Access to Palliative Care: A Little-known Right in Quebec

Categories: Education, Featured, In The Media, Leadership, Policy, and Research.

By the Alliance des maisons de soins palliatifs du Québec

A vast majority of Quebecers (79%) wrongly associate palliative care with only providing comfort care at the end of life, according to a IPSOS survey of 1,000 respondents over 30 years of age conducted in March 2023 for the Alliance des maisons de soins palliatifs du Québec (the Alliance).

On the contrary, when delivered in the early stage of disease, palliative care can provide patients with benefits that go way beyond alleviating pain. With this survey, the Alliance aimed to collect concrete data on Quebecers’ perception of palliative care.

“During National Hospice Palliative Care Week, it is very important for us to share the results of this survey, which clearly demonstrate the need to educate people on palliative care. It is worth mentioning that all Quebecers have a right to palliative care, recognized by the Act respecting end-oflife care,” said Diane Langlois, President of the Alliance.

“The Alliance and its members represent 329 beds dedicated to palliative care, or approximately 30% of palliative care capacity in Quebec. Through sharing skills and knowledge, hospices are a significant ally in improving access to quality palliative care in the province. The Alliance reaffirms its offer of full cooperation with the Government of Quebec and hopes to work with all palliative care stakeholders in the province to build a society that meets and exceeds the palliative needs of its people. We continue to believe that better access to palliative care begins with public education, early identification, and appropriate training for all stakeholders involved, including healthcare practitioners,” concluded Ms. Langlois.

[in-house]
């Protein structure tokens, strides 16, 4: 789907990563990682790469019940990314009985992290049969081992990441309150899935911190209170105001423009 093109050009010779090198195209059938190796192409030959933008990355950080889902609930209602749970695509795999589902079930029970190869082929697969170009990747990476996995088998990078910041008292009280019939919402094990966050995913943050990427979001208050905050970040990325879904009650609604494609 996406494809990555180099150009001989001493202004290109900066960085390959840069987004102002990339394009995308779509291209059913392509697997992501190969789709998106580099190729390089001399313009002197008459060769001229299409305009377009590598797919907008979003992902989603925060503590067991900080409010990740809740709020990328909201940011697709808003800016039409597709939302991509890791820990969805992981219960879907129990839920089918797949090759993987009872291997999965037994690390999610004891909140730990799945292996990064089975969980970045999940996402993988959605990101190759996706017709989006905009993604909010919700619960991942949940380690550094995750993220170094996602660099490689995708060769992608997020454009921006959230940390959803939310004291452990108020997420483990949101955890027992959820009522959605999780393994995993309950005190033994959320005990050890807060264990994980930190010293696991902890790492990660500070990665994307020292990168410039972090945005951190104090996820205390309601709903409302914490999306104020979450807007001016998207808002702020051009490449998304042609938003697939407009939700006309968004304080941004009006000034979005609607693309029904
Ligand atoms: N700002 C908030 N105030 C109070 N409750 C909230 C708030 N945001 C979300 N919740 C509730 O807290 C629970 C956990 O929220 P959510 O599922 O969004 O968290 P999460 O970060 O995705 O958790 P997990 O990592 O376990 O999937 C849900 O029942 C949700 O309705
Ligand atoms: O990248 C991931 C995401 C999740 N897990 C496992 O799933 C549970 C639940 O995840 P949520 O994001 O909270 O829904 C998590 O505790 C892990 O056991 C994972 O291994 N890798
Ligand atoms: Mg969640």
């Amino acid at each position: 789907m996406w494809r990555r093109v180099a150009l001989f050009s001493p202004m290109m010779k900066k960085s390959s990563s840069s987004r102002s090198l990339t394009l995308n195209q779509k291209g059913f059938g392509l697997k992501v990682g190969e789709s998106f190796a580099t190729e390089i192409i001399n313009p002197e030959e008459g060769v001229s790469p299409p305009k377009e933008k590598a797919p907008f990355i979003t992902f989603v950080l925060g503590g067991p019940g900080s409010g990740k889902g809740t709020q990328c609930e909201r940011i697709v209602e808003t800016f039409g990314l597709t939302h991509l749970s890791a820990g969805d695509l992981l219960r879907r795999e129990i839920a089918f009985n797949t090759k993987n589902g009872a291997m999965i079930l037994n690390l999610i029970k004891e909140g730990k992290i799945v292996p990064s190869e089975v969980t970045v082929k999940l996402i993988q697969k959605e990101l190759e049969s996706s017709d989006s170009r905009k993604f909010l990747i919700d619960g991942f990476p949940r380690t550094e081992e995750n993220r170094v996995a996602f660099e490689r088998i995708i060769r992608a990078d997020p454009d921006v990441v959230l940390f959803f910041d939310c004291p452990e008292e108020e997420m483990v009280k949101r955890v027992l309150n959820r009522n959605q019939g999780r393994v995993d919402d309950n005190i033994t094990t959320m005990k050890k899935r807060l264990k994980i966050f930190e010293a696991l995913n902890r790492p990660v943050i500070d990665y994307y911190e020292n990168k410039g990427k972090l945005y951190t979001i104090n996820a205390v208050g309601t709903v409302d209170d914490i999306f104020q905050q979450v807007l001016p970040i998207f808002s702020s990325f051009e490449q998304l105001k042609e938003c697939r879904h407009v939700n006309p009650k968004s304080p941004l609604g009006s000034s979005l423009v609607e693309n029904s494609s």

According to the Institut national de santé publique du Québec (INSPQ), about 70% of adults (48,500 in 2021) die as a result of chronic disease. The Alliance observes that lack of education and training, for both caregivers and the general public, are major factors contributing to a limited access to palliative care.

In Quebec, the right to quality palliative care was officially recognized in December 2015. It is crucial to educate the public on what this right actually means.

“We need to improve access to palliative care as guaranteed by the Act respecting end-of-life care. Since palliative care improves the quality of life of people who are ill, it is crucial to make it accessible to everyone across Quebec. To that end, we acknowledge the significant contribution of all hospice and home care workers. There is still much work to be done to train as many workers as possible, especially those providing home care; to build capacity; and to educate the general public on the benefits of palliative care and how to initiate important conversations in the midst of illness,” said Olivia Nguyen, President, Société québécoise des médecins de soins palliatifs (SQMDSP).

Survey Highlights

  • 79% of respondents believe that “palliative care” refers to “comfort care provided to dying patients.” Only 48% believe that palliative care can improve one’s quality of life. And a further 28% feel that pain is “normal” at the end of life.
  • 68% of respondents believe that palliative care only applies to the last weeks of a patient’s life.
  • Only 40% think that palliative care can be received at home and 28% think it can be received in retirement homes.

On the Importance of Palliative Care Access for Everyone

Palliative care is an approach that involves the full scope of physical, psychological, social, and spiritual care provided to people with a guarded prognosis. The goal is to improve the patient’s quality of life.

“Equitable access to quality palliative care is a priority for our organization, and we want to emphasize the key role played by hospices in providing that type of care to patients,” said David Raynaud, Manager, Advocacy, Canadian Cancer Society. “We also want to bring to light all the work accomplished by the Alliance in this matter. It is crucial to demystify palliative care so it can benefit a greater number of people in the setting of their choice and according to their needs.”

As we celebrate National Hospice Palliative Care Week, the Alliance and its partners want to recognize and value the work of all healthcare practitioners and teams, volunteers, and family caregivers working in palliative care.

The Alliance sincerely thanks the Canadian Cancer Society and the Montreal Institute of Palliative Care for providing financial support to conduct this survey and for their education and advocacy efforts to raise awareness about palliative care and its benefits among Quebecers.

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